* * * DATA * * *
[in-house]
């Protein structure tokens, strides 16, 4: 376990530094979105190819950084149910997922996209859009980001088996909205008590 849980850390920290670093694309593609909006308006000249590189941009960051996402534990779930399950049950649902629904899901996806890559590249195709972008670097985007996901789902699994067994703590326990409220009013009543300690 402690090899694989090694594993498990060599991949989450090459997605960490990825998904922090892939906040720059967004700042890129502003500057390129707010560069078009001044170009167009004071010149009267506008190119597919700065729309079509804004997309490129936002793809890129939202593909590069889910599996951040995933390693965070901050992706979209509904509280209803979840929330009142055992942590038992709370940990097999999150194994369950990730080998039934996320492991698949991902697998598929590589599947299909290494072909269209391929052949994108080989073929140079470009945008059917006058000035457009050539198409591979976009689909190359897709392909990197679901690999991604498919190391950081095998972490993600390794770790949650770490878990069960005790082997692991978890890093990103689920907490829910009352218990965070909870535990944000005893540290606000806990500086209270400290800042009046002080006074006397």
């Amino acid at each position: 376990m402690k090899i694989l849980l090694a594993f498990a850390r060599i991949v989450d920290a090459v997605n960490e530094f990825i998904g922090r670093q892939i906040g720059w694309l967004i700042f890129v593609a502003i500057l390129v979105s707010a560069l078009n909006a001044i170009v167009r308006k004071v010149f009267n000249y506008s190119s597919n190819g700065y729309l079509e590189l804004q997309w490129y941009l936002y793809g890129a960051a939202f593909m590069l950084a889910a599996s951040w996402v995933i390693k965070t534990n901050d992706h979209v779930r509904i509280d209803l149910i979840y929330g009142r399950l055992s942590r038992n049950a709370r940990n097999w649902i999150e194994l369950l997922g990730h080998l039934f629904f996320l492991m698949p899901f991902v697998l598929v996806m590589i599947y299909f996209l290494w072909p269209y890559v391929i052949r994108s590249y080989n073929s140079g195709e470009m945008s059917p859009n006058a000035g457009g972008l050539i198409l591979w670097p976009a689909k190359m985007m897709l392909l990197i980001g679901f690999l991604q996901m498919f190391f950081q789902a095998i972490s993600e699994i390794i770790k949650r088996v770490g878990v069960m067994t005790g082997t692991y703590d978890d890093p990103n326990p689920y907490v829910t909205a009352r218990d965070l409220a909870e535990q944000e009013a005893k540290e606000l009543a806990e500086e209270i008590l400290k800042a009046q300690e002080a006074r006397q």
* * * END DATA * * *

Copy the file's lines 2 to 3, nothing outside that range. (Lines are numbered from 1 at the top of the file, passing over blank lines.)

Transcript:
């Protein structure tokens, strides 16, 4: 376990530094979105190819950084149910997922996209859009980001088996909205008590 849980850390920290670093694309593609909006308006000249590189941009960051996402534990779930399950049950649902629904899901996806890559590249195709972008670097985007996901789902699994067994703590326990409220009013009543300690 402690090899694989090694594993498990060599991949989450090459997605960490990825998904922090892939906040720059967004700042890129502003500057390129707010560069078009001044170009167009004071010149009267506008190119597919700065729309079509804004997309490129936002793809890129939202593909590069889910599996951040995933390693965070901050992706979209509904509280209803979840929330009142055992942590038992709370940990097999999150194994369950990730080998039934996320492991698949991902697998598929590589599947299909290494072909269209391929052949994108080989073929140079470009945008059917006058000035457009050539198409591979976009689909190359897709392909990197679901690999991604498919190391950081095998972490993600390794770790949650770490878990069960005790082997692991978890890093990103689920907490829910009352218990965070909870535990944000005893540290606000806990500086209270400290800042009046002080006074006397």
């Amino acid at each position: 376990m402690k090899i694989l849980l090694a594993f498990a850390r060599i991949v989450d920290a090459v997605n960490e530094f990825i998904g922090r670093q892939i906040g720059w694309l967004i700042f890129v593609a502003i500057l390129v979105s707010a560069l078009n909006a001044i170009v167009r308006k004071v010149f009267n000249y506008s190119s597919n190819g700065y729309l079509e590189l804004q997309w490129y941009l936002y793809g890129a960051a939202f593909m590069l950084a889910a599996s951040w996402v995933i390693k965070t534990n901050d992706h979209v779930r509904i509280d209803l149910i979840y929330g009142r399950l055992s942590r038992n049950a709370r940990n097999w649902i999150e194994l369950l997922g990730h080998l039934f629904f996320l492991m698949p899901f991902v697998l598929v996806m590589i599947y299909f996209l290494w072909p269209y890559v391929i052949r994108s590249y080989n073929s140079g195709e470009m945008s059917p859009n006058a000035g457009g972008l050539i198409l591979w670097p976009a689909k190359m985007m897709l392909l990197i980001g679901f690999l991604q996901m498919f190391f950081q789902a095998i972490s993600e699994i390794i770790k949650r088996v770490g878990v069960m067994t005790g082997t692991y703590d978890d890093p990103n326990p689920y907490v829910t909205a009352r218990d965070l409220a909870e535990q944000e009013a005893k540290e606000l009543a806990e500086e209270i008590l400290k800042a009046q300690e002080a006074r006397q």